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Avoiding Home-Based Business Distractions

When you first set out as a work-at-home entrepreneur, it’s hard to prepare for all the distractions looming on the horizon. Your daughter needs help with her math homework. The dog would love another walk in the park. The dirty dishes stacked up in the sink aren’t going to wash themselves.

So how do you prevent your home-based small business from foundering on the rocks of domestic life? Here are some tips:

Create a dedicated workspace. If your “office” is the kitchen table, it’s no wonder you find it hard to focus. Use a room in your house as a dedicated workspace. This is where you have your desk, laptop, file cabinets and other work-related accessories. It’s where you concentrate on your business, not where you make a shopping list.

Establish boundaries. Your spouse or children may not get the whole work-at-home thing at first. If you don’t specify otherwise, they won’t think twice about knocking on the door (if you’re lucky) or simply barging in when you’re closing a deal with a new client. Tell your loved ones, politely but firmly, that the area where you work, and the time you put in there, is “off-limits” for family fun. While you’re at it, keep the Xbox 360 in another part of the house. “Boundaries” apply to your own self-generated distractions, too.

There’s something about hanging around in your pajamas that doesn’t help to get things done.  Veteran home-based entrepreneurs advise getting dressed to “go to work.” Putting on fresh clothes helps you make the mental transition from breakfast with the newspaper to preparing for the 10:00 a.m. conference call.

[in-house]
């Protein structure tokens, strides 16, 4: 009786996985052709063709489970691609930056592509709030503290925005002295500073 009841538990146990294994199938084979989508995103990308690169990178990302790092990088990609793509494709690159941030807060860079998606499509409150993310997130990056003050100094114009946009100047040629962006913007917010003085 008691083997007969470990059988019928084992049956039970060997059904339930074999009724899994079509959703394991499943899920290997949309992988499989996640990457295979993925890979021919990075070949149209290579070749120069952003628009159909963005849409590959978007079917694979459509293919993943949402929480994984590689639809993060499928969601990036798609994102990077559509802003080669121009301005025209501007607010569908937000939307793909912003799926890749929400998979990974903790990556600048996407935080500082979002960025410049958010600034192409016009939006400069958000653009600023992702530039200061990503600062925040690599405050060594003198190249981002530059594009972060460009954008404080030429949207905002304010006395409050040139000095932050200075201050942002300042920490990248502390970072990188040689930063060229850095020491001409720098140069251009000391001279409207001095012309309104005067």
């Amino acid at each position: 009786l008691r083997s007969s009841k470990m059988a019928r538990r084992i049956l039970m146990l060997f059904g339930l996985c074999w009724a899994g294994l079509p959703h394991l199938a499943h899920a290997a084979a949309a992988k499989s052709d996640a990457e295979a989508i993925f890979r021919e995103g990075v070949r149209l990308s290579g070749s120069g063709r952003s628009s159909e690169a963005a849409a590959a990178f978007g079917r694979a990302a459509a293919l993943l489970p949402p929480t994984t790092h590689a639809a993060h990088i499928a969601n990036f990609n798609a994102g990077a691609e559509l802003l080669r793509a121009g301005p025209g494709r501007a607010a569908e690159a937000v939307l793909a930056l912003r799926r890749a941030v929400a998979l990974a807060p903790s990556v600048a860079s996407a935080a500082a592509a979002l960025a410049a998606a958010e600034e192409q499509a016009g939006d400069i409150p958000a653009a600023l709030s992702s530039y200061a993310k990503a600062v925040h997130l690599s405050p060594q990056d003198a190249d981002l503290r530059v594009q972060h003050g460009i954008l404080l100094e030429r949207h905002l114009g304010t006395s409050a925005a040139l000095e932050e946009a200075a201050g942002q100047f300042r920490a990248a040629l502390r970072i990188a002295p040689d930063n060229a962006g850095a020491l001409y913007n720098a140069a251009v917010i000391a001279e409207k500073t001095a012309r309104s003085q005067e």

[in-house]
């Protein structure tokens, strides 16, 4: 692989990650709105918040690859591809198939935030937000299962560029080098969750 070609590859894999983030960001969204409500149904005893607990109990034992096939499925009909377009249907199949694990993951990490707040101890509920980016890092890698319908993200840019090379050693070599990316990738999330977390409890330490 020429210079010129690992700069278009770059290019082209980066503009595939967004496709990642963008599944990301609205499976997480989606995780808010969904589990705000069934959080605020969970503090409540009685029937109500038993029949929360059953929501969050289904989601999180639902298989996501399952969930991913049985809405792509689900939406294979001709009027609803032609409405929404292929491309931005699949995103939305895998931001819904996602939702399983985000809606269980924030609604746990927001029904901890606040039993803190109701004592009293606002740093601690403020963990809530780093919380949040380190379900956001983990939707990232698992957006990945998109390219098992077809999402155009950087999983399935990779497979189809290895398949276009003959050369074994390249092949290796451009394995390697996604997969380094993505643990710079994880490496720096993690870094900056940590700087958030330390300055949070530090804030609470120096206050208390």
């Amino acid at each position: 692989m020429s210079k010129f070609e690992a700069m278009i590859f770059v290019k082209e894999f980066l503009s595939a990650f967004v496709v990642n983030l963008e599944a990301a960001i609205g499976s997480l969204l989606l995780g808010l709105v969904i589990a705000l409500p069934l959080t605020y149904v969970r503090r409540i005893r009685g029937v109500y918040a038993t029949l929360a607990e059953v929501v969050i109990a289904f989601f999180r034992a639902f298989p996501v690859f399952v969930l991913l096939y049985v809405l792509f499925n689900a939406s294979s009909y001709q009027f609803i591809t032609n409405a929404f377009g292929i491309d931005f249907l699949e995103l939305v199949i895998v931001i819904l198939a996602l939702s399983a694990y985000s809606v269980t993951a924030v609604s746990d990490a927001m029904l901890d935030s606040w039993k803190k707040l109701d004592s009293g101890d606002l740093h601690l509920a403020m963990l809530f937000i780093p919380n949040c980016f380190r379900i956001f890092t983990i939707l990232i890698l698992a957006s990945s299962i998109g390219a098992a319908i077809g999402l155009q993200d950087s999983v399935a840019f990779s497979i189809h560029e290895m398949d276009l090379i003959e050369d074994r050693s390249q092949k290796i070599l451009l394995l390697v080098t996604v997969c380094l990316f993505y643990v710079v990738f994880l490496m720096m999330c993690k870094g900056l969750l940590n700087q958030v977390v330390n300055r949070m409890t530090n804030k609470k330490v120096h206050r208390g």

Make a schedule and stick to it. There’s a lot to do in a home-based small business, from marketing and client communications to research and administrative chores. Things can easily get lost in the shuffle and before you know it, the day is gone and what do you have to show for it? Successful entrepreneurs swear by the value of keeping a schedule to track what must get done today, this week and even the following week. Put together a list of essential and secondary tasks. Print it out and post it where you can review it on a regular basis.

A truly efficient schedule may also include your domestic chores. If you stick to the schedule, you can incorporate short breaks throughout the day where you can attend to those chores or simply step outside for some fresh air. Knowing what’s next on your to-do list helps keep you focused on your business.

Avoid isolation. Owning and operating a home-based business frees you from having pesky cubicle neighbors or a micro-managing boss. On the other hand, it also means hours if not days of isolation. To counter this, create social opportunities on a schedule that’s most comfortable for you. Set a time for lunch or breakfast with a friend or colleague. Join a local networking or trade group.

Beware the seduction of social media. One obvious way to stay connected is by spending time with your social network. But that option is a “distraction minefield.”

Imagine you have a 2:00 p.m. deadline on a big project. Around noon, you decide to check out your Facebook page and Twitter account. The next thing you know—after watching videos of a friend’s cat playing piano or following an online debate on the value of organic farming—the deadline has passed and you’re nowhere near done. You can (a) be very disciplined about when to log on and when to stay off or (b) take drastic action. Disconnect your router or use a separate laptop with no internet access. Your social network will still be there when you’ve completed the day’s work.

Every day you dedicate to your small business should see tangible results. By setting goals on a daily or weekly basis, you can keep priorities clear in your head and avoid most of the inevitable distractions of “real life.”

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